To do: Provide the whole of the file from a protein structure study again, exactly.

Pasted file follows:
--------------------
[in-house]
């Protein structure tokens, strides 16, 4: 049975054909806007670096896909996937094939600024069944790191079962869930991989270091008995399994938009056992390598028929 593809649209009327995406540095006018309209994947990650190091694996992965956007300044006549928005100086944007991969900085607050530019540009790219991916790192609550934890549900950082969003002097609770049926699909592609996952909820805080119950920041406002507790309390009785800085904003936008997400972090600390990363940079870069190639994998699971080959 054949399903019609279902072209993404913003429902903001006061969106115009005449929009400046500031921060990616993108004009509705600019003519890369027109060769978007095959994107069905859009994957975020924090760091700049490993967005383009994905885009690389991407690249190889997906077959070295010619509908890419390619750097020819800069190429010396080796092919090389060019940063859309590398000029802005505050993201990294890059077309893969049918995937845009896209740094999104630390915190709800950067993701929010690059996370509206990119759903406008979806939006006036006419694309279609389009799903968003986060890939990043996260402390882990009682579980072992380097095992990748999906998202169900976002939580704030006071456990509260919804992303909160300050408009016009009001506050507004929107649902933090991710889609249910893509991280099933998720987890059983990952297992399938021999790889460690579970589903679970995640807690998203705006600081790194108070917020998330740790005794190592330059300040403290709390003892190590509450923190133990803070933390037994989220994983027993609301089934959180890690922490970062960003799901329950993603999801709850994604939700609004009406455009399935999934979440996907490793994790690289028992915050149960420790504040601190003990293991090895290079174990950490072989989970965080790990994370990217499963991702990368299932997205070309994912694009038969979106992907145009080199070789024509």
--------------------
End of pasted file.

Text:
[in-house]
């Protein structure tokens, strides 16, 4: 049975054909806007670096896909996937094939600024069944790191079962869930991989270091008995399994938009056992390598028929 593809649209009327995406540095006018309209994947990650190091694996992965956007300044006549928005100086944007991969900085607050530019540009790219991916790192609550934890549900950082969003002097609770049926699909592609996952909820805080119950920041406002507790309390009785800085904003936008997400972090600390990363940079870069190639994998699971080959 054949399903019609279902072209993404913003429902903001006061969106115009005449929009400046500031921060990616993108004009509705600019003519890369027109060769978007095959994107069905859009994957975020924090760091700049490993967005383009994905885009690389991407690249190889997906077959070295010619509908890419390619750097020819800069190429010396080796092919090389060019940063859309590398000029802005505050993201990294890059077309893969049918995937845009896209740094999104630390915190709800950067993701929010690059996370509206990119759903406008979806939006006036006419694309279609389009799903968003986060890939990043996260402390882990009682579980072992380097095992990748999906998202169900976002939580704030006071456990509260919804992303909160300050408009016009009001506050507004929107649902933090991710889609249910893509991280099933998720987890059983990952297992399938021999790889460690579970589903679970995640807690998203705006600081790194108070917020998330740790005794190592330059300040403290709390003892190590509450923190133990803070933390037994989220994983027993609301089934959180890690922490970062960003799901329950993603999801709850994604939700609004009406455009399935999934979440996907490793994790690289028992915050149960420790504040601190003990293991090895290079174990950490072989989970965080790990994370990217499963991702990368299932997205070309994912694009038969979106992907145009080199070789024509």